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Portia Wu, Vice President

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The Gap that Keeps on Giving: Paycheck Unfairness Hurts in Retirement Too

October 7, 2010 | Workplace Fairness

It is well-documented that the wage gap hurts women and their families by denying them the fair wages that would help them pay for essential items like groceries, gasoline, and rent or mortgage payments. But the pay gap hurts women long after they have left the workforce, too.

The 77 cent wage gap adds up to $430,000 less for full-time women workers over a career. That's $430,000 less that a woman can use not only to support her family but also to support herself in retirement. Not only that -- but over time those wages could have been invested, with additional returns for retirement savings: a Wall Street Journal piece compared hypothetical male and female managers and found that, if the male manager earned $350,000 more than the female manage did over 15 years, he'd also end up saving 23 percent more for retirement if both contributed 10% of their income to their retirement funds each year.

Pensions, too, are based on wages, so the wage gap also carries over into retirement by reducing the funds a woman will receive from her employer pension plan. The average annual pension income for women over age 65 is only $12,856, compared with $19,508 for men - and the wage gap is a good part of the reason.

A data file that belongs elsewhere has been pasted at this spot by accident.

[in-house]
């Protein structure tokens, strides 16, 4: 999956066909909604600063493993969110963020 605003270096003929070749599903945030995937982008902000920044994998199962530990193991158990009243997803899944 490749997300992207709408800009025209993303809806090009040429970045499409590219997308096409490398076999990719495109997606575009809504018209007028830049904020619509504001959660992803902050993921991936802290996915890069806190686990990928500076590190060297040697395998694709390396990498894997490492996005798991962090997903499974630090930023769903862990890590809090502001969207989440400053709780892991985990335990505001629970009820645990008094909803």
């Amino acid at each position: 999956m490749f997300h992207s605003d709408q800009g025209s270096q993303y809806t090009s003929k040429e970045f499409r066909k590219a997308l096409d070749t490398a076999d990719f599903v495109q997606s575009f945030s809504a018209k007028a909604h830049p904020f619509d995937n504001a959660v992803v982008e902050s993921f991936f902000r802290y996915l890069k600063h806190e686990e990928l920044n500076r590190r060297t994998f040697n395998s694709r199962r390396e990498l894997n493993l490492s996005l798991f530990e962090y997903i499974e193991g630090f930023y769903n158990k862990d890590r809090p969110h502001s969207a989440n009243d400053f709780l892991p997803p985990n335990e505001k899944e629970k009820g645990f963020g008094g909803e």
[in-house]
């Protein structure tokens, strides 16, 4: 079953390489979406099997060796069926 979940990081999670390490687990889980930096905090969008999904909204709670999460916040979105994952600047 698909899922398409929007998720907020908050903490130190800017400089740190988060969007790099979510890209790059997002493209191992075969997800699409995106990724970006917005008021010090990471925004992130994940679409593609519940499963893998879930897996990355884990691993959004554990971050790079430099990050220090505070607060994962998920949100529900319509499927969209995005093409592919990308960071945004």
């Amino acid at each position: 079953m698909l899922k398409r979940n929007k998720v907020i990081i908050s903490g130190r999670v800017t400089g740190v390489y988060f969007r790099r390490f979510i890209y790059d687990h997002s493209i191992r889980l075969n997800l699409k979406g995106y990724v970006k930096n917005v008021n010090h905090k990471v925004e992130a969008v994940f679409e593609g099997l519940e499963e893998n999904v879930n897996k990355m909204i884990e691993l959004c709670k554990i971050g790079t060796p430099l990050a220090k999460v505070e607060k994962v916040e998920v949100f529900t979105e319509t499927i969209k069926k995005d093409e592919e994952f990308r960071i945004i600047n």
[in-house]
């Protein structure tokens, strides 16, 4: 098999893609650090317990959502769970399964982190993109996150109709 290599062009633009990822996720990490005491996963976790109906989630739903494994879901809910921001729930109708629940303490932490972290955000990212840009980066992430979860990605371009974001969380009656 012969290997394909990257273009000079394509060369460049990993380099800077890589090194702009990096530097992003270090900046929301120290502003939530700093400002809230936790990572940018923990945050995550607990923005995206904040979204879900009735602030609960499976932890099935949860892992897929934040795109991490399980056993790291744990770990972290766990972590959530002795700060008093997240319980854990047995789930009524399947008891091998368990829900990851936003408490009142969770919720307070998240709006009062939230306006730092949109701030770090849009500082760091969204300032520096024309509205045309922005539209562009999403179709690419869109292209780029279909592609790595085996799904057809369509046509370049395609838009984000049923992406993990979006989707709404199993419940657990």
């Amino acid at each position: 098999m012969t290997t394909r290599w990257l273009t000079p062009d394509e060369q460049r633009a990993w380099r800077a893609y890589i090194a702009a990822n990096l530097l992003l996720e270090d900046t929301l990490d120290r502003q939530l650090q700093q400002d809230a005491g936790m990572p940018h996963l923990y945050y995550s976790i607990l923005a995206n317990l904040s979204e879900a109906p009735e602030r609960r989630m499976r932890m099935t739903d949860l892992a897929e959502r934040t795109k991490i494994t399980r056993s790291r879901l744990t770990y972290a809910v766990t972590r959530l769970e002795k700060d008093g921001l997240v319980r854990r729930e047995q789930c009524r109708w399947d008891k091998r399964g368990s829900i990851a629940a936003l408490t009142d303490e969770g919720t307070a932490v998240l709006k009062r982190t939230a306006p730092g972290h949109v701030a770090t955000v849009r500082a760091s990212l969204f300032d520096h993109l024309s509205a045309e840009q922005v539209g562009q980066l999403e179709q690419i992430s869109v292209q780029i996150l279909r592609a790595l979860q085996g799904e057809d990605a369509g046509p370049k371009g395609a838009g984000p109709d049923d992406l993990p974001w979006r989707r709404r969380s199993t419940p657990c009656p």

As Lilly Ledbetter said about the wage discrimination she faced, "It affected me into retirement because my retirement was based on what I earned... And my Social Security is also much less than what I should have, because it is also based on what I earned while working. So I won't only be a second class citizen in their eyes for the time I worked, but I will be for the rest of my life."

There are some actions women and families can take to address this and help keep women out of poverty in old age. But it's fair to look to our government, too. And this fall, when Congress comes back after the elections, let's ask members to take steps to protect women in Social Security and equal pay.

Last week Senator Reid laid down a petition to start debate on the Paycheck Fairness Act. The Senate will vote on this when it returns. Beating the filibuster and passing this bill is one way to address the wage gap that is penalizing millions of us. Another is to ensure that Social Security continues to be there, and gives women a fair break.


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